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Major Storm Headed To Central, South Coasts Still On The Way, But Slower Than Predicted

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People fill sandbags Monday night at one of the stations set up by the City of Ventura

The first major storm of the season for the Central and South Coasts is still on track to hit the region, but the arrival of the potentially heavy rainfall is now projected to be later than originally expected.

National Weather Service meteorologists now say the brunt of the storm should hit Southern Santa Barbara County between two and five a.m. Tuesday, and the heaviest rainfall in Ventura County is expected between four and seven a.m.

Rainfall amounts are still predicted to be in the two to four inch range on the coast and inland, with amounts from four to seven inches possible in the foothills, and mountains.  Officials are especially concerned about the potential for heavy localized rainfall during short periods of time, which could trigger flooding, debris flows, and mudslides.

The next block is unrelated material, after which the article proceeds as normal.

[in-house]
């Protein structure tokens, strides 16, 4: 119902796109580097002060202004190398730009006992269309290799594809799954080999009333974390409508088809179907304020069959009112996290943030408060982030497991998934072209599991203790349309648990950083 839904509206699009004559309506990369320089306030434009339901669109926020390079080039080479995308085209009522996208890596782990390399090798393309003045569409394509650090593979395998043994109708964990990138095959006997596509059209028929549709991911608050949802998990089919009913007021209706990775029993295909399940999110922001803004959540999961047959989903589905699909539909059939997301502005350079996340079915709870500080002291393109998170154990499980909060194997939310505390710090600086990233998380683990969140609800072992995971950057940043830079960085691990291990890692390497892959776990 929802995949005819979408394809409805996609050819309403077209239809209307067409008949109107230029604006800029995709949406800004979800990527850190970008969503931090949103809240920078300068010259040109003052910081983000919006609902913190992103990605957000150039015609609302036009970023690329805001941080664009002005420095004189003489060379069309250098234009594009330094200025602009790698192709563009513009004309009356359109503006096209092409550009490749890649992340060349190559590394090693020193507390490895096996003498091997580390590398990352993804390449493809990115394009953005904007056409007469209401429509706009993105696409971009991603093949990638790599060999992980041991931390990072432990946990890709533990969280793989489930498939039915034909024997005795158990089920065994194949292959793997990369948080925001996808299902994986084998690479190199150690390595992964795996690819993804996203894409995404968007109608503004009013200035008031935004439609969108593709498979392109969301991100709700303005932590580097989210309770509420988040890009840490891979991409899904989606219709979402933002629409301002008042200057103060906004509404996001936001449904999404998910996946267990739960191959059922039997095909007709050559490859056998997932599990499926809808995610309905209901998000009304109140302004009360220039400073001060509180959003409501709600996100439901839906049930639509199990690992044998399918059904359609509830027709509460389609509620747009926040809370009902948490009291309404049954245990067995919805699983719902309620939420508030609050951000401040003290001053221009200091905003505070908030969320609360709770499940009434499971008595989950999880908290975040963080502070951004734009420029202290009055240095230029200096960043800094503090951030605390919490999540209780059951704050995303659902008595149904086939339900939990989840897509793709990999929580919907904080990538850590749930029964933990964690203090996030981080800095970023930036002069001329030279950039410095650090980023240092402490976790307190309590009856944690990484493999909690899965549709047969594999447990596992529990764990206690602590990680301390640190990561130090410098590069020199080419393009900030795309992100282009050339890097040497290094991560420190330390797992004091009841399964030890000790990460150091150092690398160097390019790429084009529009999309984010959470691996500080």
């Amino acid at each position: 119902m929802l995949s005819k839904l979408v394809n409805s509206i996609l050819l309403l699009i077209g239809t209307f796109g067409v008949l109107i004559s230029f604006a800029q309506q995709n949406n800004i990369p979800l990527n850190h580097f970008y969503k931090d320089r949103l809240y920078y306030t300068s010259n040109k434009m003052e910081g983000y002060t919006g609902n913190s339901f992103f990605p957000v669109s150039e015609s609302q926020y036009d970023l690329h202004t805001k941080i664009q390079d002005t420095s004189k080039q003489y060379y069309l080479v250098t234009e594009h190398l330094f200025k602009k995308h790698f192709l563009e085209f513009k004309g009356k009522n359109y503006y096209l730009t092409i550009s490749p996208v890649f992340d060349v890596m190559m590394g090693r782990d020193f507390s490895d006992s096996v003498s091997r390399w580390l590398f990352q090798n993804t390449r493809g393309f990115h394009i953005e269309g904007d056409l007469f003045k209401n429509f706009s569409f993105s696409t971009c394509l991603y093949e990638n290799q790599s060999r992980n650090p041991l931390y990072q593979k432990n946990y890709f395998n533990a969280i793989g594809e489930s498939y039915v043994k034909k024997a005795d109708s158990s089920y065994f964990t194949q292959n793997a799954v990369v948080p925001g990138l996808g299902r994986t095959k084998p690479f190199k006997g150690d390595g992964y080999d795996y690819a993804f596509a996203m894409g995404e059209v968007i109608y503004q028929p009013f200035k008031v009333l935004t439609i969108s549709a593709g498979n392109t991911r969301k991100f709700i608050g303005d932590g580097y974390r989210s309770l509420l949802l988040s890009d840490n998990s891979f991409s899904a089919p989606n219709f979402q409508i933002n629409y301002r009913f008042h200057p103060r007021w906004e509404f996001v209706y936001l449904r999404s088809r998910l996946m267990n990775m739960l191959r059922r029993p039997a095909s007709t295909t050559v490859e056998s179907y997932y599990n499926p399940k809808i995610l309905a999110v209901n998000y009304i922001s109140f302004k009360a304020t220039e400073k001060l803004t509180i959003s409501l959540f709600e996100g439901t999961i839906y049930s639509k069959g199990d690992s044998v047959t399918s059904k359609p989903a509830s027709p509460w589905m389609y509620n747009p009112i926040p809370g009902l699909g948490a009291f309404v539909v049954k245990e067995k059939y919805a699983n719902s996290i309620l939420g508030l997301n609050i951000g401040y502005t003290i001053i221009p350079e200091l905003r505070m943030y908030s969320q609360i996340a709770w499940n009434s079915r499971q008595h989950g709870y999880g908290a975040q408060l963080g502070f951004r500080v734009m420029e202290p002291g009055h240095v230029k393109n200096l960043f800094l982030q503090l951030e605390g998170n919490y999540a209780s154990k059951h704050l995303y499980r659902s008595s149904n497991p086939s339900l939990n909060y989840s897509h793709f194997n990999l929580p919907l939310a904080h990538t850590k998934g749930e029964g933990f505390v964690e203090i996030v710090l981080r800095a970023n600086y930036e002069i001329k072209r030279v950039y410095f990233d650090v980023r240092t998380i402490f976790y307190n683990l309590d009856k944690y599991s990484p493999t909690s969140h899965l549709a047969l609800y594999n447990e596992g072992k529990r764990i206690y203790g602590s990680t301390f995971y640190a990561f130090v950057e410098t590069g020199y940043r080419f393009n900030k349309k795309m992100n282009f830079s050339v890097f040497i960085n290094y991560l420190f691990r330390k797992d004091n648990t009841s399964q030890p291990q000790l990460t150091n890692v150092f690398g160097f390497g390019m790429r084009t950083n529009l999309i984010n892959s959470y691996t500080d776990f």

The concern includes mountains recently stripped by the Thomas brush fire, as well as areas hit by the Whittier, Sherpa, and Rey fires.

A number of mandatory and voluntary evacuation orders are in effect for the region.  You can find the details under the resources link on the upper right hand corner of the kclu.org website.

Lance Orozco has been News Director of KCLU since 2001, providing award-winning coverage of some of the biggest news events in the region, including the Thomas and Woolsey brush fires, the deadly Montecito debris flow, the Borderline Bar and Grill attack, and Ronald Reagan's funeral. 
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